This kind of crowding isn’t what you want to see if you’re about to take a major career gamble.

So why has the market become so congested? Consider what has happened with venture capital investments in Internet startups. Only a decade ago, the expense of getting a startup off the ground was very high. With the cost of servers, and having to write all the low-level code from scratch, it was entirely likely to require millions of dollars to get a company off the ground. As hardware commoditized and foundational software became open source, the cost and time to get off the ground has reduced substantially. Investor Mark Suster wrote an interesting piece on this topic, suggesting that the capital cost of launching a new startup has gone from a million dollars to only $50,000.

I’ve heard it said anecdotally that only 1 in 1,000 Silicon Valley startups would be considered a “success” five years later. A little more promising, I also heard Founder Institute CEO Adeo Ressi indicate that startup success was closer to 3%. I don’t know what the actual number is, but this serves to illustrate just how high the risk is and why the lower cost of investment for VCs is such a good thing. Rather than spending a million dollars on a single business, you can spread that same million dollars across many young startups and significantly increase your odds of reaching positive ROI. That’s why we saw Y-Combinator launch a few years ago to provide early-stage mentorship and $20,000 of investment for college students who want to take a chance on a startup.

The Y­‐Combinator model has proven so successful that it has attracted much more money into the ecosystem and there has been an absolute explosion of startup accelerators across the country, all proliferating the same mentorship + seed capital model. The net result is that you have often multiple tech entrepreneurship factories churning 20-50 out cohorts of new startups every quarter.

With geek now being chic and success stories such as Facebook and Google inspiring movies and careers around the world, the allure of becoming a startup millionaire is today’s equivalent of becoming a rock star. And the Internet has torn down many physical barriers that once precluded other nations from competing. Now you see merchants selling directly from China on eBay, and SaaS companies providing compelling online software solutions directly from India and Eastern Europe. No wonder it feels so crowded!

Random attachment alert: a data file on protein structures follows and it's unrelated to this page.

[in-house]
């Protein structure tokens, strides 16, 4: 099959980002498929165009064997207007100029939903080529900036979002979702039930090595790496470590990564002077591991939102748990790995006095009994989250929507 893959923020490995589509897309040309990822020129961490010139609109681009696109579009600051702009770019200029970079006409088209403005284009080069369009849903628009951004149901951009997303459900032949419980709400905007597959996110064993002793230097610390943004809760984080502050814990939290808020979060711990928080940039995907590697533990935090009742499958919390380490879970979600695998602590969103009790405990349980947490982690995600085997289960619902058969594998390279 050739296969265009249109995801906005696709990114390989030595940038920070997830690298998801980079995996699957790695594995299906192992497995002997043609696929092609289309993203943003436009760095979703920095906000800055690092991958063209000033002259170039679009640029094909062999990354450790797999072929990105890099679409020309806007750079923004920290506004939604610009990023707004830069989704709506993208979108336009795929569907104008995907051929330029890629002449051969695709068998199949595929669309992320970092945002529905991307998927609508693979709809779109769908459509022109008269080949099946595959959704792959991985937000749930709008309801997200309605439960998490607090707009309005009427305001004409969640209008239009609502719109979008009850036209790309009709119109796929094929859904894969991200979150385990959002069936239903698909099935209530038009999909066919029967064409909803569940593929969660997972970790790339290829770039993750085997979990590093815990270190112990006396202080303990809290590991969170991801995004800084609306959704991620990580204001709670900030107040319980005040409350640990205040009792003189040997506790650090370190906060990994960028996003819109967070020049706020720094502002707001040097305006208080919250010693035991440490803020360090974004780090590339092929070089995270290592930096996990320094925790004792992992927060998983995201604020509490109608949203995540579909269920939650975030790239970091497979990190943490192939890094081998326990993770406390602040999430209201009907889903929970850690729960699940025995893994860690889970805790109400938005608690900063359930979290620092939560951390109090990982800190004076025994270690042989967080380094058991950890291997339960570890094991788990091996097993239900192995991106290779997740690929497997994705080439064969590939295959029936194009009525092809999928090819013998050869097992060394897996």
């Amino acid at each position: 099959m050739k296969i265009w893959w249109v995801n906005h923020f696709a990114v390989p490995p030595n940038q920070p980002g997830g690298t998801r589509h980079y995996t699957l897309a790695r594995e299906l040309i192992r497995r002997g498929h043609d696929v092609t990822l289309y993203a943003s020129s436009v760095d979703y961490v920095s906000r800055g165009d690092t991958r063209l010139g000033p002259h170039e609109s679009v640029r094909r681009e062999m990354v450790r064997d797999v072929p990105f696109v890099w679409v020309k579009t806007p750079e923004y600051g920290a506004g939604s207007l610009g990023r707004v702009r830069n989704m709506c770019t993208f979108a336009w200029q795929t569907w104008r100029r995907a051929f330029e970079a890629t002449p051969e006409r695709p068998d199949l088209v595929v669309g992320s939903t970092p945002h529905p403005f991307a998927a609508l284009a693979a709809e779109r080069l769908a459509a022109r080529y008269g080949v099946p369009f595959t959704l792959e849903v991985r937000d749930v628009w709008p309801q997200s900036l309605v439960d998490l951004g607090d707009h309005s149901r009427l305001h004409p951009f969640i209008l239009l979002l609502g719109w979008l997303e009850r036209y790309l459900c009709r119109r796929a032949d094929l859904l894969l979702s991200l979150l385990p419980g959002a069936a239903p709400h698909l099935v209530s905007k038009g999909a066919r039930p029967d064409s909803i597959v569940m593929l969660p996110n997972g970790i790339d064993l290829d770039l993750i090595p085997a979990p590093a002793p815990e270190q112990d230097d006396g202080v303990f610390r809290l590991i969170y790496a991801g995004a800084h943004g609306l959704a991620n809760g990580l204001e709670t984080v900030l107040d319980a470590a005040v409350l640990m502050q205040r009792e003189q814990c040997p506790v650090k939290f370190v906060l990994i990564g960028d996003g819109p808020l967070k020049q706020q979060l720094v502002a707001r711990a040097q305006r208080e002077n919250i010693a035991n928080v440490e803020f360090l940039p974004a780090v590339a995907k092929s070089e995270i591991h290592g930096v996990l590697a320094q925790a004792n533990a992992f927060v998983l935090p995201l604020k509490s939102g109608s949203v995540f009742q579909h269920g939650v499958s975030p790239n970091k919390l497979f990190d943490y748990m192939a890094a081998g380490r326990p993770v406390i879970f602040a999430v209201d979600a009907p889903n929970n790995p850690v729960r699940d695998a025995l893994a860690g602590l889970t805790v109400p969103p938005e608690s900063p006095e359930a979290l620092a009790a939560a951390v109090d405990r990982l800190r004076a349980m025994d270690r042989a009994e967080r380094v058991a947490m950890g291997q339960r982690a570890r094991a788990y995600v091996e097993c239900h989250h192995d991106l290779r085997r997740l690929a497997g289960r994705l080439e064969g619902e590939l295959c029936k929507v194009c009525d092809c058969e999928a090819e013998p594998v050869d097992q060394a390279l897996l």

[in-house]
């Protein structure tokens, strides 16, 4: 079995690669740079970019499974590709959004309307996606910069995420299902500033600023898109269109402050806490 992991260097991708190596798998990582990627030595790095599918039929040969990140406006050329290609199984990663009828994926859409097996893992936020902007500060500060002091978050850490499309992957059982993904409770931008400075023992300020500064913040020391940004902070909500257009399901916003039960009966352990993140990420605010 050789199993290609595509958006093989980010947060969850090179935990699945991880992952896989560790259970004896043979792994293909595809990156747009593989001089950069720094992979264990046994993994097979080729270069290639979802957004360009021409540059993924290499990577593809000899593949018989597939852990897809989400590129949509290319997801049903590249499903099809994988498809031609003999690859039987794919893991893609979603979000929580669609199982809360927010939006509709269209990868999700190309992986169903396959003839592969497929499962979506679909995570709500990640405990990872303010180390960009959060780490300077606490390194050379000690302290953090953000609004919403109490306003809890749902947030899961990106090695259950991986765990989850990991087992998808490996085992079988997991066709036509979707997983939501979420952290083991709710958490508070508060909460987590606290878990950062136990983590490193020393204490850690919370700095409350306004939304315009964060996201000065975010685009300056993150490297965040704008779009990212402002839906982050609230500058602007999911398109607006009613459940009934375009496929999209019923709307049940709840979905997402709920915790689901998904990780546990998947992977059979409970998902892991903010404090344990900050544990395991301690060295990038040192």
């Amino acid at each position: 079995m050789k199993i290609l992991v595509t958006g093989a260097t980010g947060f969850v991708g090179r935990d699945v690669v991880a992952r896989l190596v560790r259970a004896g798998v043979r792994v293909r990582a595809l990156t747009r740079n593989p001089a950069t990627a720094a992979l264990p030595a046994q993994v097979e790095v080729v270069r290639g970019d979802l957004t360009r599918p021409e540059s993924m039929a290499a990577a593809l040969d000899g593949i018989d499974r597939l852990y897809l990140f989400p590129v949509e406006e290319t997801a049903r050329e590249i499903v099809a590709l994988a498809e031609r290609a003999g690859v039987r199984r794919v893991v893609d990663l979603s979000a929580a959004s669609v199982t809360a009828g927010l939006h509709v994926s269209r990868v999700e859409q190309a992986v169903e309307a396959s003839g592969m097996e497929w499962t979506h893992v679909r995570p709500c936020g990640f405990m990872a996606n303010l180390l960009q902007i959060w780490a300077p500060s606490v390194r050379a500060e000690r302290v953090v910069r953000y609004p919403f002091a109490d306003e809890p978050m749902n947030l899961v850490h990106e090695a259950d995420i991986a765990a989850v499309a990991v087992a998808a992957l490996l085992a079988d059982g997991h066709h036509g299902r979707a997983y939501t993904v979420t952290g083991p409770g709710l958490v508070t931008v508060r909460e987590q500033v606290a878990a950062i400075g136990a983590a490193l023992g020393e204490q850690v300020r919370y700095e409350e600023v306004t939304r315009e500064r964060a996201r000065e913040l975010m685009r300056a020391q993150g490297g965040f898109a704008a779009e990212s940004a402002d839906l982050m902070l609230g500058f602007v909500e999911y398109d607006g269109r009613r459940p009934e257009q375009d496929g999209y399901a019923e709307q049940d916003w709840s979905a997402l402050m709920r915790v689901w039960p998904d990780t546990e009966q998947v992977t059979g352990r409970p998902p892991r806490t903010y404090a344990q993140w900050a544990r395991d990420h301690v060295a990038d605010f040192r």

But let’s focus back on the maturing of capital markets and their contribution to this phenomenon. In the traditional investing cycle, initially, a few investors would reluctantly invest a little money in a company that already had a proven model and track record. With a nearly guaranteed return on investment, they saw healthy returns and confidence built. In the next cycle, more investors observed this success and tried to step ahead of the conservative late-stage investors to get in on the easy money. They accepted more risk and lower returns. This process continued until we had a very mature market in which too much money was chasing too few ideas, all trying to step ahead of one another. And eventually we got to where we are today — money being thrown at every college kid with an idea and no track record. Now imagine what happens with the newly passed JOBS Act, that will make it easier for small businesses to attract angel funding from non-accredited investors, particularly through crowd-funding.

But everything goes in cycles, and I can’t help but wonder if this wave is already cresting. While there’s been opportunity for venture capital firms to spread their risk across numerous startups and increase their odds, doesn’t the proliferation of incubated startups actually challenge the success potential of each one of them? And how long does it take for the aggregate return-on-investment to once again find its historic equilibrium?

It was less than a decade ago that Wall Street was touting financial innovation and Congress was touting easy lending that would make it possible for more Americans to become homebuyers. This, of course, opened up capital to home buyers and investors that created the housing boom and eventual bust. But all it really did was bring more people into the market place and temporarily distort opportunities; a distortion resolved a few years later.

So how long will it take for this bubble to correct? As aggregate returns begin to marginalize and the over-supply of startups begin to cannibalize one another, other investment opportunities such as real estate may become more attractive again and provide healthier alternatives for the early ‘smart money’. The ultimate consequence is going to be a downward leg for a number of years for startups. It won’t be the end of the world, but it will mark the end of an easy-money cycle and a period of exaggerated perceived opportunity.

For would-be entrepreneurs looking to invest in a startup today, it may be worth taking a hard look at whether this is the best time to take the plunge. Isn’t it after all the height of a market cycle when the opportunity looks the best and when everyone is convinced that ‘things are different this time’?

Originally published at  VentureBeat.com:

Are We In a Startup Bubble?